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I have the following code:

class ClassA
{
    public virtual void DoSomething()
    {
        DoSomething(1); // when called from ClassB, it calls DoSomething from ClassA with an infinite recursion
    }

    public virtual void DoSomething(int someInt)
    {
        // do something
    }
}

class ClassB : ClassA
{
    public override void DoSomething()
    {
        DoSomething(1);
    }
    public override void DoSomething(int someInt)
    {
         base.DoSomething(someInt);

        // do something
    }
}

class Program
{
    void someMethod()
    {
        ClassB instance = new ClassB();
        instance.DoSomething(); // stack overflow caused by infinite recursion
    }
}

My problem is that when I call ClassB.DoSomething(); and it calls base.DoSomething(someInt); I want the parent class which ClassB is derived to call ClassA's method instead of the overriden one.

Is there a way to do this in a clean way without copying/pasting repeated code?

share|improve this question
    
When I run your code it works fine -- no stack overflow. Are you sure you pasted in the code you're really running? –  Jon B Dec 5 '12 at 20:36
    
@Jon B it is a representation of my class. Here is the full code: pastebin.com/wiJnGbpN I didn't want to paste it as it was long, and I already found the problem. I just want to know how to call an overriden method from the base class. –  Pacha Dec 5 '12 at 20:39
    
There is no magic needed to call an overriden method. Just call the method as you normally would. Try it! –  Jon B Dec 5 '12 at 20:41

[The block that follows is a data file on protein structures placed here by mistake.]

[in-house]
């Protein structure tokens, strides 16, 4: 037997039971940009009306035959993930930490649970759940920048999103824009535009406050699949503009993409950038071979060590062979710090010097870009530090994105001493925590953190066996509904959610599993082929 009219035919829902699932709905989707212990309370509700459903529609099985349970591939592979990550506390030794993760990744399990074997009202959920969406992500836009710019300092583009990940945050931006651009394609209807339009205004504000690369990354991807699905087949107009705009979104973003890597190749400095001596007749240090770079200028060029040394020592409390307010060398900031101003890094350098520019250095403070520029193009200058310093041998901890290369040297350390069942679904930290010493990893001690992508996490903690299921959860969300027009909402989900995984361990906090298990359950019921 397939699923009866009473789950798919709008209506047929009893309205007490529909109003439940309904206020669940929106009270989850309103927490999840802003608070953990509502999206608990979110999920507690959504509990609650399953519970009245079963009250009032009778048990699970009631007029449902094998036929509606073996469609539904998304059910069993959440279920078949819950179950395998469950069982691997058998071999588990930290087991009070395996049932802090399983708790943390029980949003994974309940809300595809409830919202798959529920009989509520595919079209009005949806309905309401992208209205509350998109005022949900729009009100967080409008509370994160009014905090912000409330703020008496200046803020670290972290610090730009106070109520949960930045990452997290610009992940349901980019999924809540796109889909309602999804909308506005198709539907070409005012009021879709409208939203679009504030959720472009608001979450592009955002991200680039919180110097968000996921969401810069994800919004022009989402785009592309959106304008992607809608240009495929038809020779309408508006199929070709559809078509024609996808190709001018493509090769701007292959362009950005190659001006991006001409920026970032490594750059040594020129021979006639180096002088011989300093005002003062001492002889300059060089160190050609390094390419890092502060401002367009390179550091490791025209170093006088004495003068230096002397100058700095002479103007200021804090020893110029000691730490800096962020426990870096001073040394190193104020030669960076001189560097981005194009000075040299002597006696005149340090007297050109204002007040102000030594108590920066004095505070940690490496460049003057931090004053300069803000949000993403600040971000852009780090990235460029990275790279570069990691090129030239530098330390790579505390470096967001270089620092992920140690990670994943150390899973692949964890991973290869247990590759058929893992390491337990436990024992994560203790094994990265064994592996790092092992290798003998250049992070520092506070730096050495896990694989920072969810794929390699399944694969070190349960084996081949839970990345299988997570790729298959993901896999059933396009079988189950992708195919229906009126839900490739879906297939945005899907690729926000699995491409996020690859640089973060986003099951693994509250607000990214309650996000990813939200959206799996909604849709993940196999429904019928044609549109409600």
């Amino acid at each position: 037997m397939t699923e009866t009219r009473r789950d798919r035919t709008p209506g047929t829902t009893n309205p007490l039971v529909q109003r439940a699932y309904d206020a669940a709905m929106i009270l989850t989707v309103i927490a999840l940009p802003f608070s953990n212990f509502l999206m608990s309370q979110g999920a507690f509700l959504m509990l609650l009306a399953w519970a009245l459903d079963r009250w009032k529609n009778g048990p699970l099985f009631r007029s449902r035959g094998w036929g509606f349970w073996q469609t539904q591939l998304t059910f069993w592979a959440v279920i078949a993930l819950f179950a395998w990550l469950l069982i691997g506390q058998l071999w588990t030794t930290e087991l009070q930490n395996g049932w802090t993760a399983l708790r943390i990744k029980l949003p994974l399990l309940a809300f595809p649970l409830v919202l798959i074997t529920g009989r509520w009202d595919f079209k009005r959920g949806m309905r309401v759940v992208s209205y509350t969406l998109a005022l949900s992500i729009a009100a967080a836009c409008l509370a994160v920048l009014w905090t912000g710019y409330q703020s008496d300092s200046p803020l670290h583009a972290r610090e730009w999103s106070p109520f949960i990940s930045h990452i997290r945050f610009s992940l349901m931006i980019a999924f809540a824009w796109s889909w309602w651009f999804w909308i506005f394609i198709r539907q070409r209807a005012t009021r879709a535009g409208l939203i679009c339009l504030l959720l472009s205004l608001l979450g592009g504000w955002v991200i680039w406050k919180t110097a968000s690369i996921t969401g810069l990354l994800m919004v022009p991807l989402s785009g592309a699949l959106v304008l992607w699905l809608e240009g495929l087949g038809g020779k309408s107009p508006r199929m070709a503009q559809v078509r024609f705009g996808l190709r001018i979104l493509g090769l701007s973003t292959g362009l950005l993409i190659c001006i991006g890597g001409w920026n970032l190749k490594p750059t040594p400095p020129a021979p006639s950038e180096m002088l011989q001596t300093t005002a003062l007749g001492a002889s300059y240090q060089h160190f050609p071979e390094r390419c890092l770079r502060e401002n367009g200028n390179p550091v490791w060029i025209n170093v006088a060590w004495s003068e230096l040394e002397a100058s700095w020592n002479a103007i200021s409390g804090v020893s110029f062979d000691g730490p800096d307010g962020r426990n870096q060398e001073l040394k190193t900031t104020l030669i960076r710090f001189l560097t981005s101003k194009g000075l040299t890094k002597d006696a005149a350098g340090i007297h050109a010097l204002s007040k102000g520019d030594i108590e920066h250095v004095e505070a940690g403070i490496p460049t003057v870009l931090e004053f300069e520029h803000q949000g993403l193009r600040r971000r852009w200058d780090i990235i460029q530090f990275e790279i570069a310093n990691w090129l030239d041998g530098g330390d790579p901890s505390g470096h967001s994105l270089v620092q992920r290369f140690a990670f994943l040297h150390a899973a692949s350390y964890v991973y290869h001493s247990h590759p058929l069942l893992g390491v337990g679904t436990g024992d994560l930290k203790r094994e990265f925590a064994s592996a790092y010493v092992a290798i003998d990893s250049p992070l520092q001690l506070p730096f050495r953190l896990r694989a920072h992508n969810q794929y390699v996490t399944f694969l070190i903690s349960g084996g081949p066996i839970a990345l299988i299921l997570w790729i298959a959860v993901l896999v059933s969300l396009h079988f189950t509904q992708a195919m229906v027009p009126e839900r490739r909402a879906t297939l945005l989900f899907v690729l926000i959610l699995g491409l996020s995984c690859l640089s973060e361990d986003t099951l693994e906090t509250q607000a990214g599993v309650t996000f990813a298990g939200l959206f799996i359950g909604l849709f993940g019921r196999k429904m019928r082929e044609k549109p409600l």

base.OverridenMethodName() –  Nick Bray Dec 5 '12 at 20:43
    
That is not my problem, I want to call the overriden method from the base class. When I call the method from the base class, it calls the overriden method instead of the base class method (which is the one I want to call) –  Pacha Dec 5 '12 at 20:44
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2 Answers

up vote 2 down vote accepted

You can modify the base class like so:

class ClassA
{
    public virtual void DoSomething()
    {
        DoSomethingHelper(1); // when called from ClassB, it calls DoSomething from ClassA with an infinite recursion
    }

    public virtual void DoSomething(int someInt)
    {
        DoSomethingHelper(someInt);
    }

    private void DoSomethingHelper(int someInt)
    {
        // do something
    }
}

By refactoring out the entire method into a private method you provide a means to call the current class' definition of the method while still providing a virtual method for the child class to access.

share|improve this answer
    
Did something like this, thanks –  Pacha Dec 8 '12 at 17:36
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When you override the virtual method you can't call it without the base keyword, so you cannot cal if from that class. You can try using what Jon B said and use method shadowing instead of overriding.

class ClassA
{
    public void DoSomething()
    {
        DoSomething(1); 
    }

    public void DoSomething(int someInt)
    {
        Console.WriteLine("a");
    }
}

class ClassB : ClassA
{
    public new void DoSomething()
    {
        DoSomething(1);
    }

    public new void DoSomething(int someInt)
    {
        base.DoSomething();
    }
}
share|improve this answer
1  
The problem here is that the base class can't guarantee that no children will override the method (unless the method isn't virtual). –  Servy Dec 5 '12 at 22:06
    
@Servy - I'm not sure what you're talking about, as there are no virtual methods here. In any case, I think refactoring to avoid hiding is a better solution. –  Jon B Dec 6 '12 at 12:55
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